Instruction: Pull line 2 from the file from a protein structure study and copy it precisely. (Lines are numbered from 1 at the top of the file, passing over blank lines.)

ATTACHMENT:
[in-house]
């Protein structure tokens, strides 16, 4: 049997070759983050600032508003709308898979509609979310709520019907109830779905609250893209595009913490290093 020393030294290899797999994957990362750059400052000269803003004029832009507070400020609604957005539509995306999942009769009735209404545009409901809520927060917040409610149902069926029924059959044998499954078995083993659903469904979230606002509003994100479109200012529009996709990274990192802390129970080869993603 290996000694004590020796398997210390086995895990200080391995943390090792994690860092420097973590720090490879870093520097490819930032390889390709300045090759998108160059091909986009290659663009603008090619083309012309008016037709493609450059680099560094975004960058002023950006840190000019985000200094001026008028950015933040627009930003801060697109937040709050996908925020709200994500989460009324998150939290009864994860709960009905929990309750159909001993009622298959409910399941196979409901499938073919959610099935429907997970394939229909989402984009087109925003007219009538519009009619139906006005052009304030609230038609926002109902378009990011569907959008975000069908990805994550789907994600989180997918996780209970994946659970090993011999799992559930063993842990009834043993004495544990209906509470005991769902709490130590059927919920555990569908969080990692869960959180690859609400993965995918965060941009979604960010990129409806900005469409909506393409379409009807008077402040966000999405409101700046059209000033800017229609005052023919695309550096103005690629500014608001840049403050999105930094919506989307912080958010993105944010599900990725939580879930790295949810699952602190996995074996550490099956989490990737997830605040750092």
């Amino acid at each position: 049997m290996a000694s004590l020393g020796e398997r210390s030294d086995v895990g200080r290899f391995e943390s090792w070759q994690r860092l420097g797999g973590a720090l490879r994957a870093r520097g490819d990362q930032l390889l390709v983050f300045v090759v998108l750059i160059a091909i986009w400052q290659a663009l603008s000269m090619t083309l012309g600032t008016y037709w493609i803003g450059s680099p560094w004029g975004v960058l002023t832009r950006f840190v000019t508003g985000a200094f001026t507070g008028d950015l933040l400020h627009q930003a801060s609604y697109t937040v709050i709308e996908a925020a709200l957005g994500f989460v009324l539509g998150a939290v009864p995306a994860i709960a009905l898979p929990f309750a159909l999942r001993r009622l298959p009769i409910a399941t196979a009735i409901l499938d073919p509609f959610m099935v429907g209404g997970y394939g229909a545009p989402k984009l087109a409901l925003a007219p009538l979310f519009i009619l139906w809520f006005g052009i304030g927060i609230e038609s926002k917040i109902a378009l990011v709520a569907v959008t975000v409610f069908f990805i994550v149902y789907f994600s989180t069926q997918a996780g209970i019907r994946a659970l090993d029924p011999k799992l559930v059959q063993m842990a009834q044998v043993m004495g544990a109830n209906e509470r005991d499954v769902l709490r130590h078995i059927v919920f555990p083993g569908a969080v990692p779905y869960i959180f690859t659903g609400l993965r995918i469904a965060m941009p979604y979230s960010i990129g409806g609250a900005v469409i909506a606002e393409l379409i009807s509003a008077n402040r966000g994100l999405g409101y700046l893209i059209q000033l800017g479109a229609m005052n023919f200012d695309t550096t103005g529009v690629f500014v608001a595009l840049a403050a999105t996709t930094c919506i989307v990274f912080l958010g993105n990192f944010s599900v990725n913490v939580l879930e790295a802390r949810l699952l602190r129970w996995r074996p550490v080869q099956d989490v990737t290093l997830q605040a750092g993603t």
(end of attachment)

């Protein structure tokens, strides 16, 4: 049997070759983050600032508003709308898979509609979310709520019907109830779905609250893209595009913490290093 020393030294290899797999994957990362750059400052000269803003004029832009507070400020609604957005539509995306999942009769009735209404545009409901809520927060917040409610149902069926029924059959044998499954078995083993659903469904979230606002509003994100479109200012529009996709990274990192802390129970080869993603 290996000694004590020796398997210390086995895990200080391995943390090792994690860092420097973590720090490879870093520097490819930032390889390709300045090759998108160059091909986009290659663009603008090619083309012309008016037709493609450059680099560094975004960058002023950006840190000019985000200094001026008028950015933040627009930003801060697109937040709050996908925020709200994500989460009324998150939290009864994860709960009905929990309750159909001993009622298959409910399941196979409901499938073919959610099935429907997970394939229909989402984009087109925003007219009538519009009619139906006005052009304030609230038609926002109902378009990011569907959008975000069908990805994550789907994600989180997918996780209970994946659970090993011999799992559930063993842990009834043993004495544990209906509470005991769902709490130590059927919920555990569908969080990692869960959180690859609400993965995918965060941009979604960010990129409806900005469409909506393409379409009807008077402040966000999405409101700046059209000033800017229609005052023919695309550096103005690629500014608001840049403050999105930094919506989307912080958010993105944010599900990725939580879930790295949810699952602190996995074996550490099956989490990737997830605040750092």